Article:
Au revoir

It took three months from the date of my divorce for me to find out about it.

Having resigned to part ways in as good-natured a way as possible, Z and I had decided that lawyers would be unnecessary to the process. We DIYed the divorce with as much aplomb as one might’ve planned a wedding: we smothered our coffee table with stacks of forms and divided our possessions with an unerring eye for detail (e.g., Z kept our roll of stamps, while I pocketed our A4 envelopes).

Z also got first pick of any books I left behind. (Plus, I generously offered him my rubber duck collection.)

I also let Z have first pick of any books I didn’t feel like taking. (For some reason, he declined my rubber duck collection though.)

When time came to file, I swept our forms into a folder and took one Forever stamp (oh, the irony) from our his roll with me to the courthouse. The instructions had insisted on the necessity of this stamp as, once the divorce went through, the court was supposed to mail us a postcard saying “Congratulations! You’re divorced.”

Once I got to the court, however, I was informed no such postcard would be sent. The State had finally discovered the internet and would be e-mailing me instead.

As I slid the stamp back into my purse, the irreparably jaded civil servant asked if I had any questions. Almost as an afterthought, I asked how long it would take.

“About six months,” he replied, then paused. Scrutinizing me, he added, “Why — you in a rush to marry someone else?”

~

After filing in January, Z and I began slowly disentangling our lives.

In August, I finished up my Master’s degree and flew to France for a wedding. Being in the country without Z felt both strange and liberating. (Strange because my relationship with Z had comprised so much of my initial Francophilia. Liberating because I finally realized I could enjoy the country independently.)

Upon my return, I landed a job at a university in Boston. With a deadline to move out of  state, I grew increasingly concerned about our lack of a “Congratulations! You’re divorced” e-mail.

So I logged into the court’s website to check the status of our case. (I’d checked the site every couple of weeks, but it’d always said our case was in queue.)

Now? The case status read one mysterious word …

“Disposed.”

~

“Disposed?!”

I had no idea what that meant, especially since we hadn’t received any notifications from the court.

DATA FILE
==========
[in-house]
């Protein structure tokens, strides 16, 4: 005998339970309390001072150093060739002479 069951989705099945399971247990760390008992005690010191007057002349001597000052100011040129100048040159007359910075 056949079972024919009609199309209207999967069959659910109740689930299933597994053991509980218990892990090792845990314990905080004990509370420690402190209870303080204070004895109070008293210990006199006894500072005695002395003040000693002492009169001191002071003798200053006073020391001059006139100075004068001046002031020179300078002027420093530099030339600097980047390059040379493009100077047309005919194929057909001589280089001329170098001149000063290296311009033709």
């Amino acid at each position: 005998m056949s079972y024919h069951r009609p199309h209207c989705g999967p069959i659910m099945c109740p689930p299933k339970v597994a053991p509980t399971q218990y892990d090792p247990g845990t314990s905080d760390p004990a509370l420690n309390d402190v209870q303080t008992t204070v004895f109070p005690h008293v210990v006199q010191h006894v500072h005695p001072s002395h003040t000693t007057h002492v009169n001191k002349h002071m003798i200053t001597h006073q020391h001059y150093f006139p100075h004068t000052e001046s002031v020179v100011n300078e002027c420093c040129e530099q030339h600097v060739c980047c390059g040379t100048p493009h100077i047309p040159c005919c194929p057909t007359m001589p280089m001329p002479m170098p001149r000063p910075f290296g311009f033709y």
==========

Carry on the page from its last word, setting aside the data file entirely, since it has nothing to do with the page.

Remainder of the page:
Had we fumbled the paperwork so badly the entire case got thrown out?

Perhaps our assigned judge had passed away or been fired (“deceased” + “deposed” = “disposed,” I guess?).

Or was this the last step before a decision was made? (Possibly the judge had been indisposed before, but was now “disposed” and ready to review our case.)

I knew I wouldn’t get any answers by staring at the court’s website, which looked like it’d been built on the Geocities platform of the late ’90s. With much sighing and muttering of anarchist screeds (why does the State have such a huge say in our personal lives anyway?), I dragged myself to the courthouse again.

~

That was how I found out I’d been divorced for months.

Even now that I’m living and working in Boston, Z and I keep in occasional touch. Though our relationship didn’t work out, I don’t regret the memorable chunk of my life it spanned (for what it’s worth, I decided not to change my name back).

Still, I’m moving on — exploring Boston, practicing yoga, and teaching myself Spanish. As part of that onward movement, I’m veering away from blogging to devote myself to other writing projects.

For those who have followed over the years, thank you for taking an interest in my misadventures on both sides of the Atlantic. I hope you’ve been tickled by my journey from bumbling expat to femme fatale (divorcées are necessarily femme fatales, right? — or is that widows?).

Either way, I love playing to type.

Either way, I love playing to type.

This is not goodbye (a word whose etymology stems from”God be with you,” and which I’ve always found needlessly grim). Rather, I’d say au revoir — “to the seeing again.”

I know I have more to live. Someday, I’ll have more to share.

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Sweet Dreams Are Made of This